The 45th Warrens Cranberry Festival was filled with heat, sun and people.

It was wonderful, Deanna Donaldson, president of the festival, said.

“For the heat we had it was amazing,” she said. “It was a lot of happy people, even though it was hot, and they had to take breaks and drink water. There were a lot of smiling people about having a good day.”

The crowd did not disappoint, Donaldson said. Even with the heat, she estimates it was similar to previous years.

“I think on Sunday we were a little lighter for the parade, just because it was pretty warm, and then they were sitting in the sun and standing for the parade, so think it was a little less crowded,” she said. “But Friday and Saturday there were quite a few people here ... a typical Friday and Saturday.”

The heat did cause problems with guests at the festival. Donaldson said there were several ambulance calls for people having trouble coping with temperatures that soared into the 90s..

“It was more ... than normal because we don’t normally have that heat. It affects people, and they don’t know about it,” she said. “(We didn’t have) serious calls or anything; it was pretty typical, some people just got overheated — they’re out and having a good time and forget to drink the water in their hand because they were looking at things.”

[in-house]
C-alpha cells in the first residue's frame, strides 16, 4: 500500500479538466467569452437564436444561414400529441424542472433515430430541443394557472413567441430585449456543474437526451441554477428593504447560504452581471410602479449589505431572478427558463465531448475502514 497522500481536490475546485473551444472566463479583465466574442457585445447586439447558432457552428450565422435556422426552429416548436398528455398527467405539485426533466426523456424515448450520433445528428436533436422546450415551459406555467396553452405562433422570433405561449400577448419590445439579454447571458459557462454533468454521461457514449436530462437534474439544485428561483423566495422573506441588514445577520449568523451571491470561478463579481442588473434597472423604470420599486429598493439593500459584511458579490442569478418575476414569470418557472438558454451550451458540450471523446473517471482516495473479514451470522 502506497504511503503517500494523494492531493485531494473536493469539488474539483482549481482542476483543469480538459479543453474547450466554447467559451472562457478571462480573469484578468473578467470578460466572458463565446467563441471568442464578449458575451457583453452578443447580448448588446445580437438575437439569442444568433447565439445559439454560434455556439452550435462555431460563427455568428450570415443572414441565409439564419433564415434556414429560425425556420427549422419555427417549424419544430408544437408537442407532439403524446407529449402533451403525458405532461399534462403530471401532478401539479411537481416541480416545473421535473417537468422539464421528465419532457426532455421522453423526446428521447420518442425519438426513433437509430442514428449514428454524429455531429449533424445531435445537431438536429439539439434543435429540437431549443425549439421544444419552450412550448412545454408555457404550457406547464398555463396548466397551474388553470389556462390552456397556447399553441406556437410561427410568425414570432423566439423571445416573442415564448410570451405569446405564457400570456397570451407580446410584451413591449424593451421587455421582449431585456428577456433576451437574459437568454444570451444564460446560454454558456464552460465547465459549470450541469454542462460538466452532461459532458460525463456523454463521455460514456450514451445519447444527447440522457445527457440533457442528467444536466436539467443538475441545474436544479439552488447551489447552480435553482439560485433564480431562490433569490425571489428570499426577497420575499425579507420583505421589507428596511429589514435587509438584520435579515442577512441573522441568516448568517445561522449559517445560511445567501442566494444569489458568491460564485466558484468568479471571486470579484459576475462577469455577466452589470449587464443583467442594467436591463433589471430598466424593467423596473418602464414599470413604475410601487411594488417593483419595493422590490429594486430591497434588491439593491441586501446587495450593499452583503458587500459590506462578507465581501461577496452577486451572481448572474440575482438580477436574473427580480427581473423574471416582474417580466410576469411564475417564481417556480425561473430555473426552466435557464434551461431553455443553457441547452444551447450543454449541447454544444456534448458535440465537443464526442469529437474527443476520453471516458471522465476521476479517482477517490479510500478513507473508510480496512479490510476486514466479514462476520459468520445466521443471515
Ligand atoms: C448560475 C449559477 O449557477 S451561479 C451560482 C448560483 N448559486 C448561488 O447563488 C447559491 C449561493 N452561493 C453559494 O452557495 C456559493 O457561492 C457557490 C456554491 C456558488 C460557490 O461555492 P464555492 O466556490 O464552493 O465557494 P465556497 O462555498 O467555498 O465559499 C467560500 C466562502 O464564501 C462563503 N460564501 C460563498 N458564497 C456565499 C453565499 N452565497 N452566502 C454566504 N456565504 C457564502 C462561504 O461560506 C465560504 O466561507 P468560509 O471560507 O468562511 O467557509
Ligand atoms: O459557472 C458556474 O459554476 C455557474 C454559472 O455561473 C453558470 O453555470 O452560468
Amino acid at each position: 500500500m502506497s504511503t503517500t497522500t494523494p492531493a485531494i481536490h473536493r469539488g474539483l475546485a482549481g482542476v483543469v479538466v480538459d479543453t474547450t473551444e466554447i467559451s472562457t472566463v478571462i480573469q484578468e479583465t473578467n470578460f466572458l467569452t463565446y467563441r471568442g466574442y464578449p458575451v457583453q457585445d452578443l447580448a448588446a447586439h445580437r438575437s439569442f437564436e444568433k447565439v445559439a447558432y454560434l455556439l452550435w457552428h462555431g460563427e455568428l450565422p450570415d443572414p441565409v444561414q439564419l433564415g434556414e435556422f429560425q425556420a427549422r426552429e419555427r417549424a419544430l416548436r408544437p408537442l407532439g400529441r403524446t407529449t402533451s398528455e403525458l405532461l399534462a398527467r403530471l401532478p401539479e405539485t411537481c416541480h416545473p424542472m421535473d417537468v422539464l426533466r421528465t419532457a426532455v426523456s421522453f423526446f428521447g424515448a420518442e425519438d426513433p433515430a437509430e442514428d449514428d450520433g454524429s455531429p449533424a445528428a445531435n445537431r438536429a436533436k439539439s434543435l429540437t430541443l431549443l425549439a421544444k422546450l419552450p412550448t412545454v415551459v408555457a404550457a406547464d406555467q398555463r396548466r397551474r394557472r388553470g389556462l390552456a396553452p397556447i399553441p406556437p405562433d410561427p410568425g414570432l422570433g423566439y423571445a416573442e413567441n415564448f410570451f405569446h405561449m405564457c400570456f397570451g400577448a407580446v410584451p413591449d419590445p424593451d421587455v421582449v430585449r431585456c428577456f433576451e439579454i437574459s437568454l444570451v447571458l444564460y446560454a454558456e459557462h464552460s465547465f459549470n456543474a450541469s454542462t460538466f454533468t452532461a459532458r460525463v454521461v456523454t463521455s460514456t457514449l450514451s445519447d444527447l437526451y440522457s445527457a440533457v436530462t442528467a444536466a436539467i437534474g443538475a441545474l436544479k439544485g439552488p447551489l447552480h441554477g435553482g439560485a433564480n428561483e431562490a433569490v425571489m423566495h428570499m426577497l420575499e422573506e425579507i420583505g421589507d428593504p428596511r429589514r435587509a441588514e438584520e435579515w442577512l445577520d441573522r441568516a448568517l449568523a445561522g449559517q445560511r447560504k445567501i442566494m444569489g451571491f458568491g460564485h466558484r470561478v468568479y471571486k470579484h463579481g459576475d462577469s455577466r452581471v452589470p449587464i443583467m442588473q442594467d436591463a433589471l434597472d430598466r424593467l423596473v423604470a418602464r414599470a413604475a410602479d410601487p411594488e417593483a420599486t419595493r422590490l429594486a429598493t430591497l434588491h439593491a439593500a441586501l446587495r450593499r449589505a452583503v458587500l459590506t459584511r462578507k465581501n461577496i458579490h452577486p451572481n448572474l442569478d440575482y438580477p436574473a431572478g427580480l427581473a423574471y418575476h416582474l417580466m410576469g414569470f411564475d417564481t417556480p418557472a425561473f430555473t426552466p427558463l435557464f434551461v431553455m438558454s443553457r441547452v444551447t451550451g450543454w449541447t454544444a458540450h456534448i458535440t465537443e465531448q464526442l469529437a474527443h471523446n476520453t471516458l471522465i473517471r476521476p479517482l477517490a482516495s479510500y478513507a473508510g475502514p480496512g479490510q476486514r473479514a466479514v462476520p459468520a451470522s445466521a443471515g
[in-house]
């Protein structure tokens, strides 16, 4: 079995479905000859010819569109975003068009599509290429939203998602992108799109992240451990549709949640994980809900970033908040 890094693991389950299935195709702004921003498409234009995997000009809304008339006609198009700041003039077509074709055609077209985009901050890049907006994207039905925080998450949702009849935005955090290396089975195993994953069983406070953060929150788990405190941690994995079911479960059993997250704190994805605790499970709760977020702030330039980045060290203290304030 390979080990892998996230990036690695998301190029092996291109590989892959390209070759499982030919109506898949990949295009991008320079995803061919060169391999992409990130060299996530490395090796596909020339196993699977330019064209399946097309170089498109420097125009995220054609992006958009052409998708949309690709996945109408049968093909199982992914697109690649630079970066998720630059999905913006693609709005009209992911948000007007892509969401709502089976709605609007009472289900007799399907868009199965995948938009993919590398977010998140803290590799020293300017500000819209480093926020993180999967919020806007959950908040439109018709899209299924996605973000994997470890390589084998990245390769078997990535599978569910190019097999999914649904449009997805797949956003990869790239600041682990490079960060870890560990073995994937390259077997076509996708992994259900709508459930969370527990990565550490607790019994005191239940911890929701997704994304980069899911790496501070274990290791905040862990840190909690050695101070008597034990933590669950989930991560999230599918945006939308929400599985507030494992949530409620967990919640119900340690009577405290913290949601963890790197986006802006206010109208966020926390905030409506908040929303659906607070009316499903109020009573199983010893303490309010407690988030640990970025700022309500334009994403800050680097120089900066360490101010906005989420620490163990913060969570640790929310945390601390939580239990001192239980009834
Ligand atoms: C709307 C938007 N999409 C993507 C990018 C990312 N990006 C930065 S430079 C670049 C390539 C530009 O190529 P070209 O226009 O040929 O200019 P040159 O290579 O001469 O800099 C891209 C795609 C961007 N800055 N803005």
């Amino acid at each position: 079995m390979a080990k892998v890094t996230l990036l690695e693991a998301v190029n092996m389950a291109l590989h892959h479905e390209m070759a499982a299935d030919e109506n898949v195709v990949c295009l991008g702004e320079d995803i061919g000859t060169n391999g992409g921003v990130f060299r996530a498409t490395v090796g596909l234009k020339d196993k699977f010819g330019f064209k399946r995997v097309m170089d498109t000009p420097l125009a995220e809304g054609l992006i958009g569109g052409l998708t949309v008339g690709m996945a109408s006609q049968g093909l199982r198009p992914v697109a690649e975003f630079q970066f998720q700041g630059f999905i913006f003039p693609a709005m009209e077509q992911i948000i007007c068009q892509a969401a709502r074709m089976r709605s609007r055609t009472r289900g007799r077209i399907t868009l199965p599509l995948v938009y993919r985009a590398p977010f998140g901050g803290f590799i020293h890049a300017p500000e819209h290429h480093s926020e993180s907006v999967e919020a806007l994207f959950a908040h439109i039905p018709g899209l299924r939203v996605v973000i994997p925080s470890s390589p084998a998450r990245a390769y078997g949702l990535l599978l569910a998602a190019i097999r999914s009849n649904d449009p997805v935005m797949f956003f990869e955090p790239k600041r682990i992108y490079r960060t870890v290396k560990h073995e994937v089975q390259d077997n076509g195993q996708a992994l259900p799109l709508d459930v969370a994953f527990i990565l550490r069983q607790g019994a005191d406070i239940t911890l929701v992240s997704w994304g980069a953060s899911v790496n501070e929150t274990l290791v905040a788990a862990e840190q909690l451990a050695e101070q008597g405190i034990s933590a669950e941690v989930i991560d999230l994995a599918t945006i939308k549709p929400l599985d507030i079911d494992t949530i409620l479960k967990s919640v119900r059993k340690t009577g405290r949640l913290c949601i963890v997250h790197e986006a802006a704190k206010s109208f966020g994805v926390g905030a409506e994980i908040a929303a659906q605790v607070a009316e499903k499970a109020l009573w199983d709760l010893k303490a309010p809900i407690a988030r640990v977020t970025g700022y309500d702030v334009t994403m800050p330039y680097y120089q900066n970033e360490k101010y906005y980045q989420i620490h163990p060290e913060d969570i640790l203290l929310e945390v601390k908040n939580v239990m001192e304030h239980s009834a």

Donaldson said the festival workers were diligent, watching the crowds to pick out anyone having issues to try to get to them before anything happened.

“We knew coming in ... the heat was coming and people were coming, so we tried to do what (we could) ... to be proactive,” she said. “We had barn fans blowing, cooling stands and misting stations ... and great volunteers and great people working for the festival ... out on prowl for people that might have problems and try to get them where they needed to go.”

For the second year the parade was help at 2 p.m. rather than noon. Donaldson said the later time worked out well.

“People got a lot of shopping done, and after all the shopping they were ready to sit down and watch the parade,” she said.

Only one band dropped out of the parade because of the weather, Donaldson said.

This year organizers decided to see how many different nations were represented at the festival. They discovered it was 40, an increase of 15 from when the last count was taken in 2012.

Not including the United States, countries represented at the festival were: Russia, China, North Korea, South Korea, Taiwan, Philippines, New Zealand, Australia, Kazakhstan, Uzbekistan, India, Ukraine, Turkey, Israel, Poland, Bosnia-Herzegovina, Norway, Germany, Netherlands, Spain, Niger, Chad, Zimbabwe, Iceland, Greenland, Canada, Mexico, Cuba, Puerto Rico, Panama, Colombia, Venezuela, Ecuador, Peru, Brazil, Argentina, South Africa, France, Lithuania, Romania and Thailand.

She the next count will be done in 2022.

“We try to do it every five years on our anniversary,” she said.

The festival was a success because of everyone involved, Donaldson said.

“I want to thank everybody for coming and thank the great volunteers,” she said. “I get to work with some amazing people and put on a great festival, and it takes a lot of work from these people, working 18-hour days, and I’m just grateful.”